Single Review: Slowly by Prabir Trio
Fallen leaves are accumulating on forest floors and roadsides. A turbulent campaign has yielded a new president-elect. Google docs are filling up with lists of favorite 2020 songs and albums. As a year that seems destined for infamy comes to a close, now is a time of culmination. And the song released over the weekend by Prabir Mehta’s eponymous trio in honor and celebration of Diwali feels like culmination captured perfectly in sonic form.
The song grew out of a trip Mehta took to India a few years ago, when his grandmother was near the end of her life. “I had a great conversation with her on my last day in India about the pace of life,” he recalls in the notes that accompany the song’s video. “She wished I could visit more often, I wished I could too, but explained how life and work keeps things busy and how quickly work must be done to stay ahead and growing. She said not all things should be done and in Gujarati told me that she would love me slowly because it’s not something she wishes to rush.”
Mehta has taken that promise and built around it a powerful and episodic articulation. “Slowly” unfurls at a pace that’s true to its name, with an unhurried opening half that walks you through the song’s musical and emotional wellsprings. Tanpura. Sitar. Electric guitar. Emotive swells courtesy of the Trio’s drummer, Kelli Strawbridge. And words that pinpoint the moment of inspiration he experienced at his grandmother’s side:
Take every single word
Turn it into thought
Put in a song and
Turn it into love
Please don’t apologize
No one here was late
Everybody knows that
Life is leaving us behind
I’m in awe of how far he travels in those two stanzas, starting with the particulars of the creative process and growing outward to encapsulate a lifetime’s worth of earned wisdom. The passage is profoundly graceful. Then, as if it were on its own journey from one place to another, “Slowly” arrives at its second form, a rock song that brings Mehta’s well-honed abilities as a band leader to bear.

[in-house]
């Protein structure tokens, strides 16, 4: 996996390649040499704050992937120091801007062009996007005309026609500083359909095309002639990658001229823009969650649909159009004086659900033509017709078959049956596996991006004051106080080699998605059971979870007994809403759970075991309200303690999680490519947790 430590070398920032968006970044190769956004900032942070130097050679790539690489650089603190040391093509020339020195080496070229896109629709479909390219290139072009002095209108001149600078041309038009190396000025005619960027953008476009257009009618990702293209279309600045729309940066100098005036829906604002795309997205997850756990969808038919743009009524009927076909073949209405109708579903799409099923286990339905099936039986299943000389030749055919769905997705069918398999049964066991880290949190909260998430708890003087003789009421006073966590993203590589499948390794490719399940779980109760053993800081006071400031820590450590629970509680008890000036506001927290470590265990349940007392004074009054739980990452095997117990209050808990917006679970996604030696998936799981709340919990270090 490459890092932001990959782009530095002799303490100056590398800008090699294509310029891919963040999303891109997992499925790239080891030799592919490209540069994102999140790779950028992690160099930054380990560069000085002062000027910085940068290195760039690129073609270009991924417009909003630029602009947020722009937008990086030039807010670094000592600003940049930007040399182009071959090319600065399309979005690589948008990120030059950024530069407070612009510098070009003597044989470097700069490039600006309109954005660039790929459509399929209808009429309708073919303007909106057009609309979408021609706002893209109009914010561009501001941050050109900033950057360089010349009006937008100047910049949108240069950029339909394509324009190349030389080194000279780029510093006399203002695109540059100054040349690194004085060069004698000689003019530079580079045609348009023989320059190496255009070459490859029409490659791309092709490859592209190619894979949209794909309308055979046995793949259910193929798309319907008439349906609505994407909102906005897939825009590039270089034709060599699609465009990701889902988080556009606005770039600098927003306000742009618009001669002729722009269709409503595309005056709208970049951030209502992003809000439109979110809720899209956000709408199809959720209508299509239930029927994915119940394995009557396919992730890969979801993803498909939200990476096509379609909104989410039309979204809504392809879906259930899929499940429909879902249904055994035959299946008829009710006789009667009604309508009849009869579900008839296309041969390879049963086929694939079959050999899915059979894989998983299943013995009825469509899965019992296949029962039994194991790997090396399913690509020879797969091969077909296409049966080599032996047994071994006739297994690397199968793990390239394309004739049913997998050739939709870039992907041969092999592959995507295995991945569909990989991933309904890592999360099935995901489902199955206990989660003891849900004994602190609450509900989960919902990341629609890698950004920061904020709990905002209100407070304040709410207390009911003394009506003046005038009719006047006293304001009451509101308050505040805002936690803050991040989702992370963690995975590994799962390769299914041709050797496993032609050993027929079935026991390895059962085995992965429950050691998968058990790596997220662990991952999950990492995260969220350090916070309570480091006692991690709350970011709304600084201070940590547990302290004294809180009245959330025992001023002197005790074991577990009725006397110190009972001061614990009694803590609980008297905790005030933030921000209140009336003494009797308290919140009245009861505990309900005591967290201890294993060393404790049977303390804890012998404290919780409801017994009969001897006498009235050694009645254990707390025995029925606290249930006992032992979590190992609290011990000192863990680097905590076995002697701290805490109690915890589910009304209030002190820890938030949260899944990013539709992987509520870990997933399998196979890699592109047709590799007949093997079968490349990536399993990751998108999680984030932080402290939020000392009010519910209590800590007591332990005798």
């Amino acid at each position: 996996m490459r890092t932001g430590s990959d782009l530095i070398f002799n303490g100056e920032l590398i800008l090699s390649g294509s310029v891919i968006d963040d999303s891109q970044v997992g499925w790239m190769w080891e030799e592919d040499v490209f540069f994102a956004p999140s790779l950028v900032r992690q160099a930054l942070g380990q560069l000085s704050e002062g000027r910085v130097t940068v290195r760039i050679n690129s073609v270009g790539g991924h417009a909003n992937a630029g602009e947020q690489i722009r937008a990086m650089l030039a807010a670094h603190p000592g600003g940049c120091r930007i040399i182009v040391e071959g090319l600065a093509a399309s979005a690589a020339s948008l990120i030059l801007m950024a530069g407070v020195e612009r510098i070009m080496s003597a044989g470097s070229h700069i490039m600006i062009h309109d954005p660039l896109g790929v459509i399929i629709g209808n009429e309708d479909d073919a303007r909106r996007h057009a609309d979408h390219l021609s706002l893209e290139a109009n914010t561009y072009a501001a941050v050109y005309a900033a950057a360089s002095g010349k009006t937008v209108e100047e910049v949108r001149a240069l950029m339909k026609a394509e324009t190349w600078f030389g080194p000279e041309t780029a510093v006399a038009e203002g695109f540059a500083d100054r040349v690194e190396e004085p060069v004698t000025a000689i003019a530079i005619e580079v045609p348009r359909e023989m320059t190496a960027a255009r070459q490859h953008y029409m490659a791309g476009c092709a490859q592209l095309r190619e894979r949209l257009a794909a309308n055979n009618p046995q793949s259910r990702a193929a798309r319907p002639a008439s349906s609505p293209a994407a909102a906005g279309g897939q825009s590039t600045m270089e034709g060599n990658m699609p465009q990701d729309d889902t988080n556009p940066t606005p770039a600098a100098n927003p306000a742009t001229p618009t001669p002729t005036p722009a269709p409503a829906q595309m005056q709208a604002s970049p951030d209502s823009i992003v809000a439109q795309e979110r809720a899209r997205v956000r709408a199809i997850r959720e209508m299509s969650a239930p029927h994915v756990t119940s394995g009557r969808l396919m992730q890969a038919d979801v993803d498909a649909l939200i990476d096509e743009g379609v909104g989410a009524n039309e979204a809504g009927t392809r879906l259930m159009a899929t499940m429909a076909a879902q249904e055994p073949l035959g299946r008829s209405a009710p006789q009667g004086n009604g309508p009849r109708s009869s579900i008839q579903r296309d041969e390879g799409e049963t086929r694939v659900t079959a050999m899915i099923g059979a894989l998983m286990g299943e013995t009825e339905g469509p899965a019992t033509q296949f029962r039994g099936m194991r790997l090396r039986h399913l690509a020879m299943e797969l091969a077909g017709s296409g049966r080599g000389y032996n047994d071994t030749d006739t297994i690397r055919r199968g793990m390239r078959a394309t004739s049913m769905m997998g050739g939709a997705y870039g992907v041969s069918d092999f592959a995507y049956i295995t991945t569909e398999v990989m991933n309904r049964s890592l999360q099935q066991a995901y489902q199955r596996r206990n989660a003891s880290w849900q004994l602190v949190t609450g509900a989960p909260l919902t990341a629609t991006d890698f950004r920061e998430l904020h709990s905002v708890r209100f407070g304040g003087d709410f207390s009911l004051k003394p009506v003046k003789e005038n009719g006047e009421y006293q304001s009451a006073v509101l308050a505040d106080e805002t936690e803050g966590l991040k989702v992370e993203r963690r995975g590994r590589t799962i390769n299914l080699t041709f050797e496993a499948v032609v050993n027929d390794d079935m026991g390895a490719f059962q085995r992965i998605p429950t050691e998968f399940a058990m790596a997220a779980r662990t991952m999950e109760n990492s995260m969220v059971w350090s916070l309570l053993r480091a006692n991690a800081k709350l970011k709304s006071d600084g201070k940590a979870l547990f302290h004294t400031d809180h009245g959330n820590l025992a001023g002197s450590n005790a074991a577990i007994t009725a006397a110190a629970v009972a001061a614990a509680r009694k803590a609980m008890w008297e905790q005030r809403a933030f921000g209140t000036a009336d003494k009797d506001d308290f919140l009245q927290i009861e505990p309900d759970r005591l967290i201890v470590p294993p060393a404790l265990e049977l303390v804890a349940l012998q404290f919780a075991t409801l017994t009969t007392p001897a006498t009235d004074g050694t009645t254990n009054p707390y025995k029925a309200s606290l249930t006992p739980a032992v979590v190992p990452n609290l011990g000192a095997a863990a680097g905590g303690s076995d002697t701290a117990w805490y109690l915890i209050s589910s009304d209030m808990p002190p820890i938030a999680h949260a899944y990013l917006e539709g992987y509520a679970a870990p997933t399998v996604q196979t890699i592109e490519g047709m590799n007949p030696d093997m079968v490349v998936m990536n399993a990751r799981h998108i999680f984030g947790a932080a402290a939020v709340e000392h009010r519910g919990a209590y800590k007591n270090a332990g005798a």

I’ve always enjoyed Mehta’s singing, whether in this trio, with Goldrush, or when he’s channeling Tom Petty as the vocalist for tribute band Full Moon Fever, but his vocals here are nothing short of masterful. From blown out high notes to the depths of his considerable range and expertly executed harmonization throughout (with an assist from the always-outstanding Kenneka Cook), Mehta puts on a clinic, lending an extra degree of gravity to “Slowly” that another singer might not have been able to access.
The vocal performance is certainly one reason the song hits so hard, and Russell Lacy’s bass and production both do a beautiful job of helping all the elements cohere, but it’s the meeting of message and messenger that makes this song so moving. “I did have a chance to speak with my grandmother one more time on the phone before she passed,” Mehta continued in the video’s liner notes. “I told her I was using her line in the song. She laughed, imagine being in your 80’s in India and having a lyric end up in a rock song in America.” As unlikely as that pathway may seem, this feels like a song that needed to be. One that required everything that came before it, and that puts the pieces of the past and present next to one another in exactly the way they were meant to be assembled.
Words of love, turned into song, arriving at exactly the right moment.